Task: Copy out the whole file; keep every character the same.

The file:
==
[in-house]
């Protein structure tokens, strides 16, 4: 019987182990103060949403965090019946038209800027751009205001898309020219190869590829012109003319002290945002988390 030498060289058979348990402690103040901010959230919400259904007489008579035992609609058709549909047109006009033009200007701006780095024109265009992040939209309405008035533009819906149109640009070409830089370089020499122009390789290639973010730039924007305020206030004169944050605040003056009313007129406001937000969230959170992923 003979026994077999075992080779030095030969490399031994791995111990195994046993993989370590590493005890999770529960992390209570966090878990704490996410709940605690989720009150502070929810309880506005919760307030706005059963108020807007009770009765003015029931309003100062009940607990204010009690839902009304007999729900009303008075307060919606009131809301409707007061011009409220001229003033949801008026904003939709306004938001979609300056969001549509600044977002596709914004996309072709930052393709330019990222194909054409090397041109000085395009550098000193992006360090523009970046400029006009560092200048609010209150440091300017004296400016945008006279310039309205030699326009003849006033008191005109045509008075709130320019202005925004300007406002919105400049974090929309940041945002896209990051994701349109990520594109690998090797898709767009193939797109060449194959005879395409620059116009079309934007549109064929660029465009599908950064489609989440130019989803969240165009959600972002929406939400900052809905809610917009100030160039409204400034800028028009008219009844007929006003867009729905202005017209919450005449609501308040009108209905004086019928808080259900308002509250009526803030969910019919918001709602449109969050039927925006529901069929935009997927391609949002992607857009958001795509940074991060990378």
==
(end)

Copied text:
[in-house]
């Protein structure tokens, strides 16, 4: 019987182990103060949403965090019946038209800027751009205001898309020219190869590829012109003319002290945002988390 030498060289058979348990402690103040901010959230919400259904007489008579035992609609058709549909047109006009033009200007701006780095024109265009992040939209309405008035533009819906149109640009070409830089370089020499122009390789290639973010730039924007305020206030004169944050605040003056009313007129406001937000969230959170992923 003979026994077999075992080779030095030969490399031994791995111990195994046993993989370590590493005890999770529960992390209570966090878990704490996410709940605690989720009150502070929810309880506005919760307030706005059963108020807007009770009765003015029931309003100062009940607990204010009690839902009304007999729900009303008075307060919606009131809301409707007061011009409220001229003033949801008026904003939709306004938001979609300056969001549509600044977002596709914004996309072709930052393709330019990222194909054409090397041109000085395009550098000193992006360090523009970046400029006009560092200048609010209150440091300017004296400016945008006279310039309205030699326009003849006033008191005109045509008075709130320019202005925004300007406002919105400049974090929309940041945002896209990051994701349109990520594109690998090797898709767009193939797109060449194959005879395409620059116009079309934007549109064929660029465009599908950064489609989440130019989803969240165009959600972002929406939400900052809905809610917009100030160039409204400034800028028009008219009844007929006003867009729905202005017209919450005449609501308040009108209905004086019928808080259900308002509250009526803030969910019919918001709602449109969050039927925006529901069929935009997927391609949002992607857009958001795509940074991060990378």